Time on the front-end will save time and money later…Part Deux


So it has been about a week since my last post, which is slightly unusual, but believe me when I say there is good reason.  Some of the reasons have been somewhat negative, such as acquiring some type of stomach bug that I wouldn’t wish on my worst enemy and taking almost 3 days to recover.  Other reasons have been more positive, such as working on my Cultural Anthropology class and being inundated by interview requests.  As it is after the first of the year, I had a reasonable expectation that interviewing would increase.  With that being said, I think it’s important to add some further detail to my last post.

While it is certainly important to spend the time and money upfront to ensure that you are getting the right talent, and the process that you follow in achieving this is important, keep in mind that each time you conduct the process there are certain judgment calls that must be made.  In other words the process should have a certain amount of dynamics to it; it doesn’t need to be a static “do-it-just-because” process.  As you are going through the process and interviewing potential candidates and you begin make filter decisions of who goes to the next round, it’s helpful also to keep in mind the candidates who are going through the process.  I speak from personal experience when I say that if you think it is exhausting for you to conduct the process, imagine what it is for the person coming back for fifth and sixth interviews or having to wait weeks to get a decision.

As with anything in business you should be evaluating and re-evaluating your talent acquisition process on a constant basis.  This means before, during, and after.  As I discussed in my last posting, there is obviously quite a bit of work that should go into the acquisition process before even beginning, so let’s talk about making changes during and after.  Part of the process prior to beginning should be setting certain criteria that if met during the acquisition process, will stop the process and therefore have an identified candidate.  Having these criteria will help your process to have a certain amount of dynamic flow to it, and can save all parties involved from an unnecessarily lengthy process.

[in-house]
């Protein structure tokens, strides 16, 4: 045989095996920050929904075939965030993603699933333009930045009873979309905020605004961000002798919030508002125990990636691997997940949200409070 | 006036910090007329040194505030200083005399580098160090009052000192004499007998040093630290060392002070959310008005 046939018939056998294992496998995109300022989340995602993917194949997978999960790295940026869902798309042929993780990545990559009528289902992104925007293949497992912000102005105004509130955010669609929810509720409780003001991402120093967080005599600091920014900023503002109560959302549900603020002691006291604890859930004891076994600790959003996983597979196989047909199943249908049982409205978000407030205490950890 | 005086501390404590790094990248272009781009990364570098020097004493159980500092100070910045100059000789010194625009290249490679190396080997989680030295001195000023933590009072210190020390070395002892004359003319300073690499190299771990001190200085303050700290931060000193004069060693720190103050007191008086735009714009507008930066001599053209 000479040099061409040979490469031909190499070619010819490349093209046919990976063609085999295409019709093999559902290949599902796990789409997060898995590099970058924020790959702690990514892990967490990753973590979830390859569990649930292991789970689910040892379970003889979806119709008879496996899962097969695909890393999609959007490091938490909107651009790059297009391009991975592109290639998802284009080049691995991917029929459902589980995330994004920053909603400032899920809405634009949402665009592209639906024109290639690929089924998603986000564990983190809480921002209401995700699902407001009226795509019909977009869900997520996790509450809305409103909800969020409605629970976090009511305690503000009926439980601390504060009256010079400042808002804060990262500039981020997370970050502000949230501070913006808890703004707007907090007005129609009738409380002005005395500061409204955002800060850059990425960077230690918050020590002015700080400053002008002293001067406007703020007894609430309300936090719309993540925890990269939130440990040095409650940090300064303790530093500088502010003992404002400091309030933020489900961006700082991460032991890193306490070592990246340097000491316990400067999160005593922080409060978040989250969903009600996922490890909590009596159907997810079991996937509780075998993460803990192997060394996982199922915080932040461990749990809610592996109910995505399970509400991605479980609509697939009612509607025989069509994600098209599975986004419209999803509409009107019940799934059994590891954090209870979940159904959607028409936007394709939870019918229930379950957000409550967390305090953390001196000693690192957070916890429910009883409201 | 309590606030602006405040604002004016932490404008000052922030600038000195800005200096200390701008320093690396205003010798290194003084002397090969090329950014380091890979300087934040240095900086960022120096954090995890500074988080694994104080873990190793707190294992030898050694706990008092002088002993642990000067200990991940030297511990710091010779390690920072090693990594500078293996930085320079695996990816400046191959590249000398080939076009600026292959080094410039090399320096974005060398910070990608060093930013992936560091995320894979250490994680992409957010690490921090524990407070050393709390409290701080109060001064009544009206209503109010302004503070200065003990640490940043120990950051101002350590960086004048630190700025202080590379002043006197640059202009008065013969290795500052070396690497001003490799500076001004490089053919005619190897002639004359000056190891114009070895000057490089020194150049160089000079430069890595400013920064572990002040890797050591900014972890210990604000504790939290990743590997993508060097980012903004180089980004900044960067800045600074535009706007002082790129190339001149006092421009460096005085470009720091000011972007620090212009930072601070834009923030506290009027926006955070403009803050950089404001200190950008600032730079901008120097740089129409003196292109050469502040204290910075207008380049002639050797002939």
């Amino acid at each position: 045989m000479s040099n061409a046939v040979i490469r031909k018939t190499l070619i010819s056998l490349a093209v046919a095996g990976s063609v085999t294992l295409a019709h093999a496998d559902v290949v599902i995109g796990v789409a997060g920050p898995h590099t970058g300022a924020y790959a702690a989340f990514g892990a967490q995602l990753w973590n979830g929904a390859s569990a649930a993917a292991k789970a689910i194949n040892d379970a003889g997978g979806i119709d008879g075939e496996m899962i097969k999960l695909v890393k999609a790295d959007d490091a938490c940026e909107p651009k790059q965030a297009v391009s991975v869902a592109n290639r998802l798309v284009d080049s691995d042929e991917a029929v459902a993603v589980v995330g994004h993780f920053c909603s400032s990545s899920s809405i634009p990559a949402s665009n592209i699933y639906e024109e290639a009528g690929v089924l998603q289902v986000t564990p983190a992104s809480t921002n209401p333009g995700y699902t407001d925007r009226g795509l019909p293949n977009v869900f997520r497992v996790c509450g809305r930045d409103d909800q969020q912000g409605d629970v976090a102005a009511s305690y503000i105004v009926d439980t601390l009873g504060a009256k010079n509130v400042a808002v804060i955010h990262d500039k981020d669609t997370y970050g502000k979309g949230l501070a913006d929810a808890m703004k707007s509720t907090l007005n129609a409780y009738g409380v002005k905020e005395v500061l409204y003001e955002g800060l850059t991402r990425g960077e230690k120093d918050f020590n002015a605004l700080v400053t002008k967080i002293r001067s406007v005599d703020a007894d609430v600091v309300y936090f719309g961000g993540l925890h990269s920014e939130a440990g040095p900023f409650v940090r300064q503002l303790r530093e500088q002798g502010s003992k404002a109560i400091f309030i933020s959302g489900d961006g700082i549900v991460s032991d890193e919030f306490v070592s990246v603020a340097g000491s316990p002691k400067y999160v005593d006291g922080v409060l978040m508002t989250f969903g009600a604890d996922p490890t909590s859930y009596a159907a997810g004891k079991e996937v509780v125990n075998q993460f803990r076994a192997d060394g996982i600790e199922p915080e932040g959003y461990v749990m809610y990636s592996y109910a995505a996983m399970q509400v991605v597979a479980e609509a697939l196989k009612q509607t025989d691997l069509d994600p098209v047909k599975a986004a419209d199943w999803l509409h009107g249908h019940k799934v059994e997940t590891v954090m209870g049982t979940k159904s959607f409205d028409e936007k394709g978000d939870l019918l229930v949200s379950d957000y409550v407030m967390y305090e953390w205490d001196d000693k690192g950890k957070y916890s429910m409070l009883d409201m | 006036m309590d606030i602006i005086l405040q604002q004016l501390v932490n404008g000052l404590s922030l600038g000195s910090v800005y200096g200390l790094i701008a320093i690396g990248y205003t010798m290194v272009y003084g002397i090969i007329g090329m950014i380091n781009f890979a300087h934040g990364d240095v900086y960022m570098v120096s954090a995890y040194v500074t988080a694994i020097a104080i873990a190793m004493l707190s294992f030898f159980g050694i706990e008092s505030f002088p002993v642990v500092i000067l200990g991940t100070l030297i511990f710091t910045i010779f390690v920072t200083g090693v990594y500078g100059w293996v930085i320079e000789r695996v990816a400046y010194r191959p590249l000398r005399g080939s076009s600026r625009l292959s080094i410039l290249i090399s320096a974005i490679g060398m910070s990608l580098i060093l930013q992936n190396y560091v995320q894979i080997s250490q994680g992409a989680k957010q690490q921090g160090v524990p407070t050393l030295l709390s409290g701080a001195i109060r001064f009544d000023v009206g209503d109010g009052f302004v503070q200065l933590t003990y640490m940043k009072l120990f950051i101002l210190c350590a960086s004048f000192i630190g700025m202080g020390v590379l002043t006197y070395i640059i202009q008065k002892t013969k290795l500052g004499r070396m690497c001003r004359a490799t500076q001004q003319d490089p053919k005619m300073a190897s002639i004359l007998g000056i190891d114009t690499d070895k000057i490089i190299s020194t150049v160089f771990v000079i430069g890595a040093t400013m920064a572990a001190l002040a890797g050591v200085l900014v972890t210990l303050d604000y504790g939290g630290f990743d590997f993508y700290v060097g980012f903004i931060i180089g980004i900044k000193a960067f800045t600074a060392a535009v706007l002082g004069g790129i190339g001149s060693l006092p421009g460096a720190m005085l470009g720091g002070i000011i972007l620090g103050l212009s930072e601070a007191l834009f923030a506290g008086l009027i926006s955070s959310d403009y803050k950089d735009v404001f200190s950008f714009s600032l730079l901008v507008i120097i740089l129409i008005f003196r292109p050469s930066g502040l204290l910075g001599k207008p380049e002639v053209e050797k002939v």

Something that generally gets bypassed is talking to new hire’s about the interview process after they begin.  When was the last time you can remember being asked about your opinion on the interview process?  What about the last time that you can remember asking anyone about the process?  This type of qualitative data is definitely necessary to continue to grow, develop, and refine your process.  Was it too long?  Too many interviews?  Unrelated skill testing?  How applicable were the questions asked?  These are all things that you can collect quite effectively by simply conducting a post-hire survey, discussion, or (dare I say it) interview.  Imagine what type of precedence this sets with a new hire as well; from the very first day you are saying that you value their opinion and experience, as well as open and complete honesty.  I have to believe that this does noting but pave the road to success.

Hopefully with these things in mind, you can create your own successful talent acquisition process and make things quicker and easier for both you, and those whom you are working to bring into your organization, while not sacrificing the ability to get the best quality and best matching candidate.

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